1. This proposal reflects raw material pricing as of 9/11/06. Due to the current volatility of the steel markets, raw material pricing will need to be negotiated at time of release for fabrication.
2. Leak testing can be performed at 10 times normal operating pressure as indicated in the RFQ. Premier would like to propose mass spectrometer helium leak testing in accordance with American Glovebox Society Standards as an alternative to the specified method.

Agency Report (AR), Tab 9, Premier Quotation, at 11th unmarked page.

All four quotations were evaluated by the agency's technical review committee, which found that Premier's quotation complied –with the terms, expectations and overall quality as outlined in the statement of work (SOW).— The other three quotations, including M.Braun's, –while adequate, were judged lower in overall quality.— In this regard, the evaluation committee concluded that the protester's quotation –appeared to be a customization of a COTS [commercial off the shelf] production model and had limited details on the project plan.— AR, Tab 13, Technical Review of Quotations, Sept. 19, 2006, at 2.[2]

After the technical evaluation, Premier transmitted an e-mail to the contracting officer, stating that –[h]ere is the revised document we spoke of. Let me know if there is anything further you need.— AR, Tab 14, E-mail from Premier to Contracting Officer, Sept. 20, 2006, at 1. Attached to this e-mail was a revision to Premier's –Clarifications and Exceptions,— which deleted the section that provided for future price negotiation.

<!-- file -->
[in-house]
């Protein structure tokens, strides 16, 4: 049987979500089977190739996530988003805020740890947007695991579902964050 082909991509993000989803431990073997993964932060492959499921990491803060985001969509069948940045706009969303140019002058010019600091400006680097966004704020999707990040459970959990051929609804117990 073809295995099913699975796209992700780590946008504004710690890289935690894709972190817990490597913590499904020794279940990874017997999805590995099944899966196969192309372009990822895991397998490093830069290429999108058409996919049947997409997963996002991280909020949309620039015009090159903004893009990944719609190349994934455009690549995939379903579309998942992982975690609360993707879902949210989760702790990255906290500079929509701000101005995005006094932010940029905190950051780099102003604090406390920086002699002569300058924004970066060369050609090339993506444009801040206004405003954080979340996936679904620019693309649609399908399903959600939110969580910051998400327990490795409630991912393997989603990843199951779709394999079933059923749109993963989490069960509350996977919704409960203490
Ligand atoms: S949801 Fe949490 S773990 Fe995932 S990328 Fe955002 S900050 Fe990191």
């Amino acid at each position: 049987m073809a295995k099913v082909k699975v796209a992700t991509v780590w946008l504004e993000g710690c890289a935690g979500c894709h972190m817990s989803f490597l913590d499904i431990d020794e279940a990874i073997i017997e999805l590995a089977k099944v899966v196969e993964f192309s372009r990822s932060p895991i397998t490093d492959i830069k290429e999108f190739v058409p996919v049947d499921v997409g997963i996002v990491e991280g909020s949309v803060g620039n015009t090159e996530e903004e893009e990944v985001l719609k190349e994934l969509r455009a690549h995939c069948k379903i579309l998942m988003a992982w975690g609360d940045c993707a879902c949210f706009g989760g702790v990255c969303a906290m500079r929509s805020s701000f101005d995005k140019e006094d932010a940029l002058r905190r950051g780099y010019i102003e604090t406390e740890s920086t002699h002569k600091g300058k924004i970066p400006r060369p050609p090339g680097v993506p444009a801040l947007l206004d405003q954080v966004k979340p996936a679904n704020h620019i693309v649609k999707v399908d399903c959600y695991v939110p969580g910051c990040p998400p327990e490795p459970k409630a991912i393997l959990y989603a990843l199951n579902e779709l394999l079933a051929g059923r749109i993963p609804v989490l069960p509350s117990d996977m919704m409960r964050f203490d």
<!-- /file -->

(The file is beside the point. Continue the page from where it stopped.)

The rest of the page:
Thereafter, the contracting officer determined that Premier's quotation represented the –best value— to the government. AR, Tab 16, Source Selection Memorandum. On September 22, the EPA issued to Premier a purchase order, which provided for the installation of the glovebox by late May 2007. This purchase order incorporated by reference Premier's September 11 quotation, which included Premier's reservation of future price negotiation. AR, Tab 19, Purchase Order to Premier, at 2.

Following a debriefing, on October 4, M.Braun protested to our Office. On October 12, the EPA informed our Office that it was taking corrective action and would reevaluate the quotations. Thereafter, we dismissed the protest as academic.

On January 4, 2007, after concluding its reevaluation of the quotations, the EPA affirmed the selection of Premier's quotation.[3] In its reevaluation, the agency concluded that only Premier's quotation was technically acceptable. With respect to M.Braun's quotation, the agency concluded that the protester had failed to provide sufficient information and detail to demonstrate the acceptability of the firm's quotation. AR, Tab 24, Technical Reevaluation of Quotations.